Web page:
Some have been accused of rape, others pleaded to misdemeanors. One witnessed a savage beating that’s sending his partner to prison. All are still wearing a badge. The Charleston (W.Va.) Gazette-Mail reports that despite a recent rash of incidents of police misconduct, just seven of the nearly 3,500 police officers in West Virginia have lost their certification since the 2005-06 fiscal year. The state has a high threshold to remove police officer’s badges once they’re certified, said Chuck Sadler, state law enforcement training coordinator. “Once they’re hired, unless they are convicted of a crime and the committee takes action, they will always carry that certification,” Sadler said.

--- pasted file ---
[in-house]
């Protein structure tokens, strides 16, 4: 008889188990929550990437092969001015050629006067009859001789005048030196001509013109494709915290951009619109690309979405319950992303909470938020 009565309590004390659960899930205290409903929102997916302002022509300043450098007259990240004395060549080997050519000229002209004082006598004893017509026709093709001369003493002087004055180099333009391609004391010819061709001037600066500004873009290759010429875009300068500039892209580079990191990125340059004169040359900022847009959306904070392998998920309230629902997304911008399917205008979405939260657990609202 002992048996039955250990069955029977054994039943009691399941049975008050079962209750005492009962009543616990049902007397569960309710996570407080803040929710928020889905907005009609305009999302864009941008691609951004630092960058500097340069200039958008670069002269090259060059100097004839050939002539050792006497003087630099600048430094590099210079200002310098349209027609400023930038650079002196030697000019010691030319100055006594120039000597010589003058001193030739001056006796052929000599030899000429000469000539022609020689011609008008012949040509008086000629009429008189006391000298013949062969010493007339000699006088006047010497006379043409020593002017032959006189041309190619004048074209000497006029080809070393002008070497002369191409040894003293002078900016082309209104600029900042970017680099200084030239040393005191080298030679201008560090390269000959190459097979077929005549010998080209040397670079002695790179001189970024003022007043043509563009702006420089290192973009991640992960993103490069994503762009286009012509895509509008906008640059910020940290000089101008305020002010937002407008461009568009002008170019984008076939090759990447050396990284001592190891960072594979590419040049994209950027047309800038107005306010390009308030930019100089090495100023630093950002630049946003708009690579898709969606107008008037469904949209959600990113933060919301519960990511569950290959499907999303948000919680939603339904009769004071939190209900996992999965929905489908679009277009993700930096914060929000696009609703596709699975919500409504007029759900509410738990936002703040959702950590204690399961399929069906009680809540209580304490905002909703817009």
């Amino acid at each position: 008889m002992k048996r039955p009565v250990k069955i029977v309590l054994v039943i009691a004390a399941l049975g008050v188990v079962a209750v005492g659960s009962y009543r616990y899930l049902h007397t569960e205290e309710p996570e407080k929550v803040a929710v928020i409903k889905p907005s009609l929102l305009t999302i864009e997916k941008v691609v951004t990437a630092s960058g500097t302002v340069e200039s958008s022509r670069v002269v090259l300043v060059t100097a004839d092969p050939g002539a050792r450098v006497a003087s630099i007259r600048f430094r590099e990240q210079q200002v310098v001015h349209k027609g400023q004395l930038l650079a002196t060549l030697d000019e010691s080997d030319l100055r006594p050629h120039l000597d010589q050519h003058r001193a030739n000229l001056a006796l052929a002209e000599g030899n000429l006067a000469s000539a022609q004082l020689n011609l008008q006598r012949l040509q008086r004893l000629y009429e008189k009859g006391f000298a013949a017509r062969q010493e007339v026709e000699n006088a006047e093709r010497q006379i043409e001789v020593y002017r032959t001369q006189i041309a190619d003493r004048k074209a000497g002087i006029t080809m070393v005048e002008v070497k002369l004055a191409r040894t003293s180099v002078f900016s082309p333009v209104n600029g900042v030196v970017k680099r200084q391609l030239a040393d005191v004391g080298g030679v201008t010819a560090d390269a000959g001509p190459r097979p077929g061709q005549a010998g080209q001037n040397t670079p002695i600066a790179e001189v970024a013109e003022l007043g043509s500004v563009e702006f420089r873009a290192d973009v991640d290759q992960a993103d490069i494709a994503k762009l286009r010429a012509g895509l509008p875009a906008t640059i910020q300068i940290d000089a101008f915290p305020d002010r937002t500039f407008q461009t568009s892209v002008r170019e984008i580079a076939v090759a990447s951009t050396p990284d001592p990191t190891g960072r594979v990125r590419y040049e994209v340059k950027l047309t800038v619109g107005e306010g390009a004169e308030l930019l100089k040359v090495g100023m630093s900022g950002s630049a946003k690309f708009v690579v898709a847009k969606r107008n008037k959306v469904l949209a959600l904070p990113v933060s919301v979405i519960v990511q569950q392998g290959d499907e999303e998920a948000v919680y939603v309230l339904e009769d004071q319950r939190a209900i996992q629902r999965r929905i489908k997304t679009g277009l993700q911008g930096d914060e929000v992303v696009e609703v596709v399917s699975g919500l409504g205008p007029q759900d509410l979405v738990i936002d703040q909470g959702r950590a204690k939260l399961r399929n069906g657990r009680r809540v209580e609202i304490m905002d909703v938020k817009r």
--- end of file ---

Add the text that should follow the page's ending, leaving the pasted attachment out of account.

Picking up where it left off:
The entity that certifies and decertifies police officers in West Virginia — the Law Enforcement Training Subcommittee of the Governor’s Committee on Crime, Delinquency and Corrections — considers decertifying only officers who have been convicted of a jailable offense. Officers who have gotten into trouble, but still hold their certification, merely switch departments. Forty-four states that have some form of officer decertification. Of those, fewer than half decertify only officers who have been convicted of a crime. “That’s a pretty low standard. It should be any termination or if some officer is under investigation by internal affairs and then resigns. That’s essentially a plea bargain,” said St. Louis University law Prof. Roger Goldman.